I play unexpectedly in a small game tonight. I’m just trying to pass the time sleepless and to get something going, maybe take a bite out of the damage inflected yesterday. Unfortunately, I continue to run badly – I won’t even put this on twitter as I hate whining and hope this post will soon be buried in an avalanche of good news- but there is nothing else to say or report.
I lose a big flip going for a fold in a 50/50 spot with a straight flush draw. It’s against a old reg who knows he isn’t much of player but has finally learned to fold a little over the years. I thought I had a little bit of a shot at winning without getting there. I knew fundamentally the wet board would look bad to raise, but he can let go of half of his opening range- maybe. If I was wrong about anything, it’s that he may have grown so scared over the years that he may not be cbetting misses anymore. After looking confused for a minute, he ships it in over me. Forced to call, the runout only helps him.
I lose my second buy in just playing pots. One bit comes from an unfortunate encounter with KK versus AK, but my opponent plays his hands so badly I don’t even lose a cbet, just a small piece of my mind. A more painful chunk comes from a shortstack who makes an abysmal flat with 98o and thirty bbs. He flops the nuts vs my overpair. I play it tricky, just like in the Ax hand from the previous night, but of course it doesn’t matter. It’s such a bad, bad, losing call in the long run for the poor guy, but against me it’s gold.
This gets my attention, and I watch him for a while. He huffs and puffs all night. He puts himself in terrible spots, such as flatting when a squeezer is behind, then doesn’t understand why they don’t work out. He has on headphones and can’t follow the action. He needs everything repeated. (Wait, what did you say?) Yet in one spot, when he is about to make a bad fold, he suddenly starts talking to the table to show he is a player. I see through his charade. He folds as I predict, despite verbally analyzing a possible bluff, and the wanker who was obviously bluffing him shows the air. Donk’s revenge.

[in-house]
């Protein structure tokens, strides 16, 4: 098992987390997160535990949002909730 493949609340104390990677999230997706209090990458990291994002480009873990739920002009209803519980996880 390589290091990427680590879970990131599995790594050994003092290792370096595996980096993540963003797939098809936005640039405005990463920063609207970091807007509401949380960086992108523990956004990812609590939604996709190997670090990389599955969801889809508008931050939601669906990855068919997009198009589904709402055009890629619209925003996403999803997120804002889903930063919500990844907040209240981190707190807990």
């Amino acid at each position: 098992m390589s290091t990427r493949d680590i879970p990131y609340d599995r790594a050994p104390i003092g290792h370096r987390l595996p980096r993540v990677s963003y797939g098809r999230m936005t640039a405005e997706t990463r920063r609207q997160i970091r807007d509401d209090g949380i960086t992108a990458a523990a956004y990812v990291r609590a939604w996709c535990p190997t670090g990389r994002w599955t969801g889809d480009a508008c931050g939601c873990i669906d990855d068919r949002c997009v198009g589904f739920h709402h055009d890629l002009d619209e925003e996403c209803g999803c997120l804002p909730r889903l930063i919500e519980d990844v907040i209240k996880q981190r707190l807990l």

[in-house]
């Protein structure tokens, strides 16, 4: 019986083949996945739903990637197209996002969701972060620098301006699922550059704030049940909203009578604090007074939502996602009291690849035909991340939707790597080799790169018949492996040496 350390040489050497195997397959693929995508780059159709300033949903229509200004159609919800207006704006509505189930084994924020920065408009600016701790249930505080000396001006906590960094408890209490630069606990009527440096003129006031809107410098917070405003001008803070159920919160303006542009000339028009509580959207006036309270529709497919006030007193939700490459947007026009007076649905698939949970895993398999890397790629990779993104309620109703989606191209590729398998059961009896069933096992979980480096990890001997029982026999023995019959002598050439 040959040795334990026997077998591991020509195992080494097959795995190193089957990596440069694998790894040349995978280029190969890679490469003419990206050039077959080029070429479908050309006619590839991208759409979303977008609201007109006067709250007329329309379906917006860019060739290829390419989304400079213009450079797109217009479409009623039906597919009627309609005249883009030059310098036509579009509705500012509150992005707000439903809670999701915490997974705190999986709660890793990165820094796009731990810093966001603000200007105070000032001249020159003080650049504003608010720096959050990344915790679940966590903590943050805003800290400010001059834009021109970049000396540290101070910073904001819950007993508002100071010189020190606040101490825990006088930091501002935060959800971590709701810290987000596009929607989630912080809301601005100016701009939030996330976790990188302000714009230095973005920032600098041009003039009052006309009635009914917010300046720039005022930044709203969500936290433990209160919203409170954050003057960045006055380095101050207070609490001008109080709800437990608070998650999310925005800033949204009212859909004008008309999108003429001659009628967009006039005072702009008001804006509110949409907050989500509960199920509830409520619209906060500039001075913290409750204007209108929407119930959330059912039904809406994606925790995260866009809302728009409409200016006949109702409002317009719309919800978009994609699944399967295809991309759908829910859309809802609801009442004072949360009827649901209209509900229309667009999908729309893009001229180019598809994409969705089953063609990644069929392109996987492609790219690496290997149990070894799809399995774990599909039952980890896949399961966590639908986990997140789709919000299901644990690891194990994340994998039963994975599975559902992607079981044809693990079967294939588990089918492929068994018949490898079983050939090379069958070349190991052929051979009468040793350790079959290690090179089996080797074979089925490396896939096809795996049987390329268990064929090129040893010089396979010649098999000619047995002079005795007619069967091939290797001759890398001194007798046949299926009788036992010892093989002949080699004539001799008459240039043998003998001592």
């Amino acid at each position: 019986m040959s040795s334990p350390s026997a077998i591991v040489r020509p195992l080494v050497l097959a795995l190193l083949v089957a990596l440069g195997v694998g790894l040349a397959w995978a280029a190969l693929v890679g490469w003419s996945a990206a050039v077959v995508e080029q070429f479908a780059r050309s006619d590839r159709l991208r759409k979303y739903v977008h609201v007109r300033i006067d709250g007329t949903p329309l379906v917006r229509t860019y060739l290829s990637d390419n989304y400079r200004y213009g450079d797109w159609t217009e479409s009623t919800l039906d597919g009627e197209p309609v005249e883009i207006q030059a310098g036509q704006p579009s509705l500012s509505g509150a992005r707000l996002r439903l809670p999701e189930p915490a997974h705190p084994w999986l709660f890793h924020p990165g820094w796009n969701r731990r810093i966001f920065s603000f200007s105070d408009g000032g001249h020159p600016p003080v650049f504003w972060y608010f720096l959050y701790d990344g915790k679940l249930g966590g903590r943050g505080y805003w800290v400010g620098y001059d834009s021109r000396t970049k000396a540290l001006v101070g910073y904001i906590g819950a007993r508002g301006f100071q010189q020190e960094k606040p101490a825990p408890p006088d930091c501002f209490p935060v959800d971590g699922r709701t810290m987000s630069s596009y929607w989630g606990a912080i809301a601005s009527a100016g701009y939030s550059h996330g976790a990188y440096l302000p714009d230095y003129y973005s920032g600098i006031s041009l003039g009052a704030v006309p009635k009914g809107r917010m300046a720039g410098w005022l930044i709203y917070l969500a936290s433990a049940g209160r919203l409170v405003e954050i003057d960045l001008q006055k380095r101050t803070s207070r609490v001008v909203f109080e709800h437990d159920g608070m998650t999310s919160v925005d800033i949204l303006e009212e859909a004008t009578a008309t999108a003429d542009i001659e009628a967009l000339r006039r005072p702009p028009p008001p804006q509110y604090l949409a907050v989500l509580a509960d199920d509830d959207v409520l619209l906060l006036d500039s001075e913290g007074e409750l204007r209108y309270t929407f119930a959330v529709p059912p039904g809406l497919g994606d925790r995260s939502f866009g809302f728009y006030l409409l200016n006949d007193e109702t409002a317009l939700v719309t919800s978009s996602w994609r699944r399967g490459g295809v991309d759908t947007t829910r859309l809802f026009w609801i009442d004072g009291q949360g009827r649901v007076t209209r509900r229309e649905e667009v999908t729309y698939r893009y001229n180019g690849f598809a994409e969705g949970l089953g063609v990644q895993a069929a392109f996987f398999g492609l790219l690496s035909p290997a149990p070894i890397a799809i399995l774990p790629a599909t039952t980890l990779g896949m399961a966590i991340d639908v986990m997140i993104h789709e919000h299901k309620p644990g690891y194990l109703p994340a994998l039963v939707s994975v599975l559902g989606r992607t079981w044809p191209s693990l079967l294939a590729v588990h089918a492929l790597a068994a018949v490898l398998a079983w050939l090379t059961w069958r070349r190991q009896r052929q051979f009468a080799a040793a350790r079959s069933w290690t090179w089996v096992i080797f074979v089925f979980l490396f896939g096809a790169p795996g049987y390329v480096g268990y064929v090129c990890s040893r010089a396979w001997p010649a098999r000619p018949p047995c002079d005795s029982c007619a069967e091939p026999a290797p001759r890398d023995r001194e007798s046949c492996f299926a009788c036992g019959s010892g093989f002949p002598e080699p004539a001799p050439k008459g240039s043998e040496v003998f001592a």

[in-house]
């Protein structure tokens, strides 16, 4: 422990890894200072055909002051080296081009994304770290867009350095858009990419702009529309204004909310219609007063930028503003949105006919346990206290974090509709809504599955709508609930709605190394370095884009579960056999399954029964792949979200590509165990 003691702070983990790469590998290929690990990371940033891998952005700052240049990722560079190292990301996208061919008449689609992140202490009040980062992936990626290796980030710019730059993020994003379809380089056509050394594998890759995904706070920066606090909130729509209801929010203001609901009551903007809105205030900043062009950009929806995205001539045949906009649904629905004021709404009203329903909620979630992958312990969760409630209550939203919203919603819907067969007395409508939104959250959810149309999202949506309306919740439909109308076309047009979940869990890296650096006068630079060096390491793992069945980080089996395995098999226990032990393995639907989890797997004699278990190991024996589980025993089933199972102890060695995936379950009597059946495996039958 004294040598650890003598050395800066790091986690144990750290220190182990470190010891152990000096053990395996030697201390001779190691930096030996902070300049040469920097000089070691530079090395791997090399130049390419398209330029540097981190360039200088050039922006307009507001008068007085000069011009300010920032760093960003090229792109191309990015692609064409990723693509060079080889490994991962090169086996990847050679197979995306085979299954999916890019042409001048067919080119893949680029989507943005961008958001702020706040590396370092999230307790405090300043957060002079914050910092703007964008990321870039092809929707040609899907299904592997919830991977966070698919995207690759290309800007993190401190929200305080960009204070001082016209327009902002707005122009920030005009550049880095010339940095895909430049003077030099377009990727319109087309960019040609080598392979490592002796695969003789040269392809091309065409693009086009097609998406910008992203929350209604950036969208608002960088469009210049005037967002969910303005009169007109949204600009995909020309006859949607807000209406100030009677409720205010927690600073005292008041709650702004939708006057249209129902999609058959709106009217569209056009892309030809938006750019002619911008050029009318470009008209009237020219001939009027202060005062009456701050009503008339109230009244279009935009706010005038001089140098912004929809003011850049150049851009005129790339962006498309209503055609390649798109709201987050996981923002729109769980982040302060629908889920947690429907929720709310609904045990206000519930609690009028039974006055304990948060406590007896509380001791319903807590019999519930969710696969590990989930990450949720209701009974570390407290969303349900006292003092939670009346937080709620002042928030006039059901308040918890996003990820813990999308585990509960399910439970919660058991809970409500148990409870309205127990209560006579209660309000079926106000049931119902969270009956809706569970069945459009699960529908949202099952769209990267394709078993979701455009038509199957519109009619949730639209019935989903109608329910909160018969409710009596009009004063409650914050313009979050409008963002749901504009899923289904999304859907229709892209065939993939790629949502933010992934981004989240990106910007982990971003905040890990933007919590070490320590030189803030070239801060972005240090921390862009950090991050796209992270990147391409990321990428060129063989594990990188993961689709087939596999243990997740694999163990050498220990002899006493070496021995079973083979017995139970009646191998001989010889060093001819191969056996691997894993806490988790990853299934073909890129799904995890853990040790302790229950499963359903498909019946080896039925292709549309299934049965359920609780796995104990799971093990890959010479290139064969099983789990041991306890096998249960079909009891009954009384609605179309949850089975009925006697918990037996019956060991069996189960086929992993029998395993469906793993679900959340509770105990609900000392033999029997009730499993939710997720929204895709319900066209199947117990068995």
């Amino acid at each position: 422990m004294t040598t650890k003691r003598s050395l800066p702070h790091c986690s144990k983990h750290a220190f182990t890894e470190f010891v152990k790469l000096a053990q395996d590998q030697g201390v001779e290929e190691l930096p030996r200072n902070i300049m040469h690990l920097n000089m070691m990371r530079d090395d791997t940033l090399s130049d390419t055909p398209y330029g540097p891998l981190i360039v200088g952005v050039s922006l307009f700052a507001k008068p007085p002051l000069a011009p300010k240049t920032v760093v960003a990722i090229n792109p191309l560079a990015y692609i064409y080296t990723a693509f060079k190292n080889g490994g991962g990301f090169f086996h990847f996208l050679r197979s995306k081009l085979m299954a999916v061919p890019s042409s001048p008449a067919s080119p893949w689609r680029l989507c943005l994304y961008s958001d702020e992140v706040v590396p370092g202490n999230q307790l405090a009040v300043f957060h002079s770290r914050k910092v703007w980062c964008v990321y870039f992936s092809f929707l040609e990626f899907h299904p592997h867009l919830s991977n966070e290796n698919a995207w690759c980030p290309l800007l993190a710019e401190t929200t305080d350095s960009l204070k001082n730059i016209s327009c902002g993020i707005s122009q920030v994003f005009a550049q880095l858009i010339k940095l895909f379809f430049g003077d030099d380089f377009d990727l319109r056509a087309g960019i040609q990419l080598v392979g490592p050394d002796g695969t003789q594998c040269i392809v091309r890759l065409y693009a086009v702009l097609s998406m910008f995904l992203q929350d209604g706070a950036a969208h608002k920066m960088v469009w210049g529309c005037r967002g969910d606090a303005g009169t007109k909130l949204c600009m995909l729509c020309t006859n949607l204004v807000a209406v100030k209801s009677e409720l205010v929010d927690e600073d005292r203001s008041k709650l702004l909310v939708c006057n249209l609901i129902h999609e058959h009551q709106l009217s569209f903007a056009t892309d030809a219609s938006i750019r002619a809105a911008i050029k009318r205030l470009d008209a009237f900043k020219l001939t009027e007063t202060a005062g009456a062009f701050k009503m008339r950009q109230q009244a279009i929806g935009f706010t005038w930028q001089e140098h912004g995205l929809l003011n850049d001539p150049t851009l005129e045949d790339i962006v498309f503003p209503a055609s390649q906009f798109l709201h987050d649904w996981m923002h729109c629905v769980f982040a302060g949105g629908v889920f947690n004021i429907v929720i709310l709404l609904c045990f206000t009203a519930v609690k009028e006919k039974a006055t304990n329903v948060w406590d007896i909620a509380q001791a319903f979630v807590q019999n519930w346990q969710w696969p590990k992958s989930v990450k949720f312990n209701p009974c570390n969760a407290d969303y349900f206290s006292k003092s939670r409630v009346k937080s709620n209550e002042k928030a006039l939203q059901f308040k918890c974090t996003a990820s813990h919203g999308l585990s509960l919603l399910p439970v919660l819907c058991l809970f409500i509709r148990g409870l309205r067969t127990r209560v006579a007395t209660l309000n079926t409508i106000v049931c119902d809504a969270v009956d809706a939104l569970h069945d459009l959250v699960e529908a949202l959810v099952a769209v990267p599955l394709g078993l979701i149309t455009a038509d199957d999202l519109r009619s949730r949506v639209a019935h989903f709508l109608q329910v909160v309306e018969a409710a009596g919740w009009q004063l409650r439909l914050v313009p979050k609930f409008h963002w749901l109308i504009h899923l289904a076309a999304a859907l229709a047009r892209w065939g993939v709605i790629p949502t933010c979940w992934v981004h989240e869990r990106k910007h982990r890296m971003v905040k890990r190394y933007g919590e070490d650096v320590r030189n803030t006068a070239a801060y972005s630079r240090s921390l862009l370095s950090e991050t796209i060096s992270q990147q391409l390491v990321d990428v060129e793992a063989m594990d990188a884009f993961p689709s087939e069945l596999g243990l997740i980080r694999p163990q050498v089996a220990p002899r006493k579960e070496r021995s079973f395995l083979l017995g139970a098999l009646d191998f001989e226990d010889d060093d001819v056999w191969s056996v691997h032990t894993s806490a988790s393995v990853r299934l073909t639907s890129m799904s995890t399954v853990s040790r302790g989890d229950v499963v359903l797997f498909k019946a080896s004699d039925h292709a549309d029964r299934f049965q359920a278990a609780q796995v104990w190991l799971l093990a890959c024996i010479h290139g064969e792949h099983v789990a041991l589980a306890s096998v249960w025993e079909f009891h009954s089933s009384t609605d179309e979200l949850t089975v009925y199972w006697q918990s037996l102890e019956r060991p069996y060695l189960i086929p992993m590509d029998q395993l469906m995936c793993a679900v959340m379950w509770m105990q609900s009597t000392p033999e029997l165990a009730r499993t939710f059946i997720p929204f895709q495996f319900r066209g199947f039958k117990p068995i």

At last, I flop a precious set and get all the money in against a draw on the flop, playing it perfectly with the small cbet to inflame the out of position fish. I can see he wants to bumrush me and I provide him with the banana peel. I lose again. Three buy-ins, my limit. I don’t even make it to the delicious main game, busting the Infinite Stacks tournament shamefully.
On this last one, where I lose my stack with a set for the tenth time him a few months, I simply walk away while my opponent screams “yes!!” and pounds the table. I wrote about the messages, the meaning I am taking out of all this endless, unlikely losing, and I realized that it’s the faces of all the competition that is part of the puzzle. I haven’t been losing in tough spots to good players, not in the least. It’s been all to the losers, the guys who I want at the table. They are back, drooling zombies, and the daylight never seems to come.
The dealer, the worst one in the city, asks me if I want my seat but I just ignore her, as I can’t summon any politesse for a few minutes. She’s done nothing wrong tonight, but is really one of them. She doesn't play poker or understand our concerns in certain delicate situations. Just thinking about her behavior in past spots makes my skin crawl, and I stoop to bad decorum in my silent frustration. I force myself back into composure while ordering at the café. I am interrogated absurdly and repeatedly as to how my evening is going, and I successfully lie my way through it. Then they get my order wrong, skipping half the ingredients and grinding me down just a tad more. The pitiful bartender doesn't understand why you have to fill a rocks cocktail all the way to the top with ice, or why a single large straw is painfully wrong. Disgrace.
The night is long, the Smurfs are angry, and my drink is warm. You have to give back to this game. If you resist, She takes it from you anyway.
I’ve been blessed with great ability and am able to make my way in the world through success in the game. I have to survive this reprisal and move on. The night of, well not long knives, but many, many little ones. The Smurfs’ revenge. So scream away, I guess. Tonight I see this period as all my poor victims coming back for a pound of flesh.
I can spare a few, for now.
(But I might have to reopen my home bar.)